Today’s readings (click below to open in new tab/window):
Psalms 57; 145, Micah 2:1-13, Revelation 7:1-8, Luke 9:51-62
[A] village of the Samaritans […] did not receive him, because his face was set toward Jerusalem. When his disciples James and John saw it, they said, “Lord, do you want us to command fire to come down from heaven and consume them?” But he turned and rebuked them. Then they went on to another village.
– Luke 9:52b-56
It didn’t take long for the disciples to become drunk with the power Jesus had given them. In their culture, refusal of hospitality was a much more offensive act than we would consider it today, but what about their experience with Jesus could have possibly led James and John to believe he would want an entire village utterly destroyed?
In hindsight the proposed Fireball of Vengeance was an over-reaction, but Christians still like to flirt with the possibility. Too often we approach Christianity like an imperial decree, and a reason to punish non-conformists. We want civil laws and corporate policies to reflect our Christian doctrines, and are willing to let the house (and the Senate) burn down before we will compromise to live peaceably with our non-Christian neighbors.
Codifying Christian values into law actually erodes faith by substituting fear of prosecution for voluntary submission to God. We should live out our Christian values (conservative, moderate, or liberal) regardless of civil law. Sometimes that costs us money, status, jobs, or even freedom, but Jesus warned us that would happen. We can’t bring an individual – let alone a nation – to Christ through victim-mentality legislation; we do so by offering a witness that shows how Christ has transformed our lives through grace and love, including love of our enemies (and not the punitive “for your own good” kind of love that demands nothing of us but everything of them).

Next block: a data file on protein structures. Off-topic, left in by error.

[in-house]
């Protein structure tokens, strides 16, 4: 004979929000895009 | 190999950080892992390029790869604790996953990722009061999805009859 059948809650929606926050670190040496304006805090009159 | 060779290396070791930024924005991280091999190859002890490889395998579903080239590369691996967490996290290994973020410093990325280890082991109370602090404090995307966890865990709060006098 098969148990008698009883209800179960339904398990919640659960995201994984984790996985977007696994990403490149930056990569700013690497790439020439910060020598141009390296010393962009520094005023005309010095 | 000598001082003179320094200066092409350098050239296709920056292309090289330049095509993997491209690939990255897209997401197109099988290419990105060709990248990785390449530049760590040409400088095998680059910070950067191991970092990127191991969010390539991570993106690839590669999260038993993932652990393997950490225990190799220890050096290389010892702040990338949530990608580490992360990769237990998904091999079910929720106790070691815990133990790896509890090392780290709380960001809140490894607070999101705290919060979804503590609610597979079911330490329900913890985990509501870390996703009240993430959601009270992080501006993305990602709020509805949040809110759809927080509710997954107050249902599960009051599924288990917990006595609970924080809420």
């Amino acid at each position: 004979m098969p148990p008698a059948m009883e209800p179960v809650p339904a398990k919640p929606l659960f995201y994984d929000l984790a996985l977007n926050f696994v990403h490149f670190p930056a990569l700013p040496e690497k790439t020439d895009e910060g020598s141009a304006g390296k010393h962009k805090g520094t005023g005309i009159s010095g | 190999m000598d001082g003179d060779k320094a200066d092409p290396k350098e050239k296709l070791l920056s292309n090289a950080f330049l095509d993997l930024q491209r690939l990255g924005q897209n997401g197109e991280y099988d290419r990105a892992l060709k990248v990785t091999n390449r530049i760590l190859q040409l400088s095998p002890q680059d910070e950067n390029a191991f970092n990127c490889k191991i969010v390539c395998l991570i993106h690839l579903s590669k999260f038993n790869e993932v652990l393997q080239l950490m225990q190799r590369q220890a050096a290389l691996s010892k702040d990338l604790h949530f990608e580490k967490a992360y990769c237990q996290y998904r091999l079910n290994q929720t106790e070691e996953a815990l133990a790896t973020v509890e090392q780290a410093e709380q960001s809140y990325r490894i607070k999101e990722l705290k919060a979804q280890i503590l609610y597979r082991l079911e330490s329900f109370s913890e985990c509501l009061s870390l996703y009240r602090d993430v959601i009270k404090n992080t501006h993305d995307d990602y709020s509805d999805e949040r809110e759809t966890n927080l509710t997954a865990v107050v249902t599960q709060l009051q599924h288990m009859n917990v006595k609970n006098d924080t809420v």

Even in his confinement, Paul was an influential witness to Christ. In a nation that guarantees the greatest religion freedom in the world, let’s not be so ready to shackle ourselves to theocracy. A life lived in humble service to Christ and the least among us wins souls that religious scorched earth policies would destroy.
Comfort: You can live your faith regardless of what others believe and do.
Challenge: Treat your non-Christian neighbors (or Christian neighbors who believe differently than you do) as people who are also loved by Christ .
Prayer: Lord of Heaven and Earth, make me a bold and loving witness for Christ. Amen.
Discussion: Have you ever excused your own less-than-Christian behavior because it was permitted under the law?
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